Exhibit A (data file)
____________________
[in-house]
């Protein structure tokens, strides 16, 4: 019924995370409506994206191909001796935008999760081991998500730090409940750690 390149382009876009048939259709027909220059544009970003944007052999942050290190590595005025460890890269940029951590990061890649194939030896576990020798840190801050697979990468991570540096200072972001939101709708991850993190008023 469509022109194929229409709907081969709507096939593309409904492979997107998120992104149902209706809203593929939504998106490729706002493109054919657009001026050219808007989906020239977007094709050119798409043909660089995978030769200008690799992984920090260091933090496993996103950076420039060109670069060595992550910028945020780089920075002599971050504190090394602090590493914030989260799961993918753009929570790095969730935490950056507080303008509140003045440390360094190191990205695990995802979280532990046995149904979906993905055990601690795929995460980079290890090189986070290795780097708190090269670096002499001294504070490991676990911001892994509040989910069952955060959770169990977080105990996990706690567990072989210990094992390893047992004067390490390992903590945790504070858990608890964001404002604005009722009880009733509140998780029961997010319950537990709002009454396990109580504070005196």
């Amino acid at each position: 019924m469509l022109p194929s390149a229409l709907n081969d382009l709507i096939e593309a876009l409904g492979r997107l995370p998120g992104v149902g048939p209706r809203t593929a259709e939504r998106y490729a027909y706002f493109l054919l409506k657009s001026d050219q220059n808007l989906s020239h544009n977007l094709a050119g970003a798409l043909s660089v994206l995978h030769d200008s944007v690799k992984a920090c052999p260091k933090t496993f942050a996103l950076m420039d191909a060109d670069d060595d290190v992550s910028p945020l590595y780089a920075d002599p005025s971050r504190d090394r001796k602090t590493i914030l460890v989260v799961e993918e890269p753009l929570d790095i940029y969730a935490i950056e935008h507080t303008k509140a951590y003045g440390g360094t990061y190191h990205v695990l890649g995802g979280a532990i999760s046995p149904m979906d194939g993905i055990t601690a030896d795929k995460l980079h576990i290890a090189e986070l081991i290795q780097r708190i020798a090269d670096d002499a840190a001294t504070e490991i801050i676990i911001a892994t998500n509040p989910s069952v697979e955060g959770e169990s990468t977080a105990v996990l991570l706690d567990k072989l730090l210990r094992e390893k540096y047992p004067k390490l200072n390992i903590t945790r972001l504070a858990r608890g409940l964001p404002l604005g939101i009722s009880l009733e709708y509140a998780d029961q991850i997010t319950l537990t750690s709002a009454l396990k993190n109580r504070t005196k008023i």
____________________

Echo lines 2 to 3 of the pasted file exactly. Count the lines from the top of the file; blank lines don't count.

């Protein structure tokens, strides 16, 4: 019924995370409506994206191909001796935008999760081991998500730090409940750690 390149382009876009048939259709027909220059544009970003944007052999942050290190590595005025460890890269940029951590990061890649194939030896576990020798840190801050697979990468991570540096200072972001939101709708991850993190008023 469509022109194929229409709907081969709507096939593309409904492979997107998120992104149902209706809203593929939504998106490729706002493109054919657009001026050219808007989906020239977007094709050119798409043909660089995978030769200008690799992984920090260091933090496993996103950076420039060109670069060595992550910028945020780089920075002599971050504190090394602090590493914030989260799961993918753009929570790095969730935490950056507080303008509140003045440390360094190191990205695990995802979280532990046995149904979906993905055990601690795929995460980079290890090189986070290795780097708190090269670096002499001294504070490991676990911001892994509040989910069952955060959770169990977080105990996990706690567990072989210990094992390893047992004067390490390992903590945790504070858990608890964001404002604005009722009880009733509140998780029961997010319950537990709002009454396990109580504070005196």
């Amino acid at each position: 019924m469509l022109p194929s390149a229409l709907n081969d382009l709507i096939e593309a876009l409904g492979r997107l995370p998120g992104v149902g048939p209706r809203t593929a259709e939504r998106y490729a027909y706002f493109l054919l409506k657009s001026d050219q220059n808007l989906s020239h544009n977007l094709a050119g970003a798409l043909s660089v994206l995978h030769d200008s944007v690799k992984a920090c052999p260091k933090t496993f942050a996103l950076m420039d191909a060109d670069d060595d290190v992550s910028p945020l590595y780089a920075d002599p005025s971050r504190d090394r001796k602090t590493i914030l460890v989260v799961e993918e890269p753009l929570d790095i940029y969730a935490i950056e935008h507080t303008k509140a951590y003045g440390g360094t990061y190191h990205v695990l890649g995802g979280a532990i999760s046995p149904m979906d194939g993905i055990t601690a030896d795929k995460l980079h576990i290890a090189e986070l081991i290795q780097r708190i020798a090269d670096d002499a840190a001294t504070e490991i801050i676990i911001a892994t998500n509040p989910s069952v697979e955060g959770e169990s990468t977080a105990v996990l991570l706690d567990k072989l730090l210990r094992e390893k540096y047992p004067k390490l200072n390992i903590t945790r972001l504070a858990r608890g409940l964001p404002l604005g939101i009722s009880l009733e709708y509140a998780d029961q991850i997010t319950l537990t750690s709002a009454l396990k993190n109580r504070t005196k008023i």